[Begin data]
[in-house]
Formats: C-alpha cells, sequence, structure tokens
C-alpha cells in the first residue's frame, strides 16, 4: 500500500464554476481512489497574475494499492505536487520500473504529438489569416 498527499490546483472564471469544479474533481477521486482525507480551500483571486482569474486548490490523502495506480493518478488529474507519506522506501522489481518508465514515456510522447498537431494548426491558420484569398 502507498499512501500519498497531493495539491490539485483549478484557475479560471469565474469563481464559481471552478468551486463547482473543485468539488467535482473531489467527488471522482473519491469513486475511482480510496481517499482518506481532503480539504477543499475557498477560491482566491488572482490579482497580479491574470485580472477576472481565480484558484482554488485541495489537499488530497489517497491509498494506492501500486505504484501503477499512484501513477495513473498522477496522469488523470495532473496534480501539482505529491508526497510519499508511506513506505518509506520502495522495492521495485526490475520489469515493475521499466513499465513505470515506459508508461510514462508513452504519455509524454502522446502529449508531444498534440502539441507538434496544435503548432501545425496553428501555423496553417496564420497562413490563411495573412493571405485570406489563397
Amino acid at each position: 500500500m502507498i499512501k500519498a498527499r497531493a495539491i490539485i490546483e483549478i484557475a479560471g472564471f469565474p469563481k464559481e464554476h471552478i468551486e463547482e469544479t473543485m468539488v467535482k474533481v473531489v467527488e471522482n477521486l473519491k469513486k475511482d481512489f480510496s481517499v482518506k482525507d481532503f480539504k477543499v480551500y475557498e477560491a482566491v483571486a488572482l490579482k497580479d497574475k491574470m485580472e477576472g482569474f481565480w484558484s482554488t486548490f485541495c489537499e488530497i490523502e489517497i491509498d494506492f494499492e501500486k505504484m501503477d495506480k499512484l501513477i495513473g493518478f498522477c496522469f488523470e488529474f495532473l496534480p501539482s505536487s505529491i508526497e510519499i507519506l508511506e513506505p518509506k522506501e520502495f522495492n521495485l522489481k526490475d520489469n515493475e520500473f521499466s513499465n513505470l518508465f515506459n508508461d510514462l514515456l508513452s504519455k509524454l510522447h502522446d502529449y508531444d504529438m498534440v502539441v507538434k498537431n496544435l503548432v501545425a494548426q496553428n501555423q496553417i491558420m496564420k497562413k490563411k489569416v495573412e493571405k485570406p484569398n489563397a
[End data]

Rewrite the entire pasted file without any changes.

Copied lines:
[in-house]
Formats: C-alpha cells, sequence, structure tokens
C-alpha cells in the first residue's frame, strides 16, 4: 500500500464554476481512489497574475494499492505536487520500473504529438489569416 498527499490546483472564471469544479474533481477521486482525507480551500483571486482569474486548490490523502495506480493518478488529474507519506522506501522489481518508465514515456510522447498537431494548426491558420484569398 502507498499512501500519498497531493495539491490539485483549478484557475479560471469565474469563481464559481471552478468551486463547482473543485468539488467535482473531489467527488471522482473519491469513486475511482480510496481517499482518506481532503480539504477543499475557498477560491482566491488572482490579482497580479491574470485580472477576472481565480484558484482554488485541495489537499488530497489517497491509498494506492501500486505504484501503477499512484501513477495513473498522477496522469488523470495532473496534480501539482505529491508526497510519499508511506513506505518509506520502495522495492521495485526490475520489469515493475521499466513499465513505470515506459508508461510514462508513452504519455509524454502522446502529449508531444498534440502539441507538434496544435503548432501545425496553428501555423496553417496564420497562413490563411495573412493571405485570406489563397
Amino acid at each position: 500500500m502507498i499512501k500519498a498527499r497531493a495539491i490539485i490546483e483549478i484557475a479560471g472564471f469565474p469563481k464559481e464554476h471552478i468551486e463547482e469544479t473543485m468539488v467535482k474533481v473531489v467527488e471522482n477521486l473519491k469513486k475511482d481512489f480510496s481517499v482518506k482525507d481532503f480539504k477543499v480551500y475557498e477560491a482566491v483571486a488572482l490579482k497580479d497574475k491574470m485580472e477576472g482569474f481565480w484558484s482554488t486548490f485541495c489537499e488530497i490523502e489517497i491509498d494506492f494499492e501500486k505504484m501503477d495506480k499512484l501513477i495513473g493518478f498522477c496522469f488523470e488529474f495532473l496534480p501539482s505536487s505529491i508526497e510519499i507519506l508511506e513506505p518509506k522506501e520502495f522495492n521495485l522489481k526490475d520489469n515493475e520500473f521499466s513499465n513505470l518508465f515506459n508508461d510514462l514515456l508513452s504519455k509524454l510522447h502522446d502529449y508531444d504529438m498534440v502539441v507538434k498537431n496544435l503548432v501545425a494548426q496553428n501555423q496553417i491558420m496564420k497562413k490563411k489569416v495573412e493571405k485570406p484569398n489563397a